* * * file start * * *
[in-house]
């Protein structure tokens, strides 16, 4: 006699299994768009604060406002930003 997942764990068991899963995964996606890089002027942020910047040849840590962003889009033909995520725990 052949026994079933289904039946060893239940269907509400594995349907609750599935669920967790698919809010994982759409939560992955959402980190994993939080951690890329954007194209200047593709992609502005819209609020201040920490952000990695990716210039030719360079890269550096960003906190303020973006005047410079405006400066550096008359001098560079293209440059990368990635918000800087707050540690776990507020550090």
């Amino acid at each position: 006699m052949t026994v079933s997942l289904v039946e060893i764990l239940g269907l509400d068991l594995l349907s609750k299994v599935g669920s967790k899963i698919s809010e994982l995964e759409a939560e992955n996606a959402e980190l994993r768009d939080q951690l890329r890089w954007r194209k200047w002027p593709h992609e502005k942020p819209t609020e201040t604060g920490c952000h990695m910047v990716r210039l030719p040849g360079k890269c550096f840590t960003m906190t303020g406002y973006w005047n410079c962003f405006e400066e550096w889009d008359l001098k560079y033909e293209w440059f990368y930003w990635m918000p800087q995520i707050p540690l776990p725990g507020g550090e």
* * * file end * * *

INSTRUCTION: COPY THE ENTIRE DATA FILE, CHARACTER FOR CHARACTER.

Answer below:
[in-house]
């Protein structure tokens, strides 16, 4: 006699299994768009604060406002930003 997942764990068991899963995964996606890089002027942020910047040849840590962003889009033909995520725990 052949026994079933289904039946060893239940269907509400594995349907609750599935669920967790698919809010994982759409939560992955959402980190994993939080951690890329954007194209200047593709992609502005819209609020201040920490952000990695990716210039030719360079890269550096960003906190303020973006005047410079405006400066550096008359001098560079293209440059990368990635918000800087707050540690776990507020550090």
């Amino acid at each position: 006699m052949t026994v079933s997942l289904v039946e060893i764990l239940g269907l509400d068991l594995l349907s609750k299994v599935g669920s967790k899963i698919s809010e994982l995964e759409a939560e992955n996606a959402e980190l994993r768009d939080q951690l890329r890089w954007r194209k200047w002027p593709h992609e502005k942020p819209t609020e201040t604060g920490c952000h990695m910047v990716r210039l030719p040849g360079k890269c550096f840590t960003m906190t303020g406002y973006w005047n410079c962003f405006e400066e550096w889009d008359l001098k560079y033909e293209w440059f990368y930003w990635m918000p800087q995520i707050p540690l776990p725990g507020g550090e």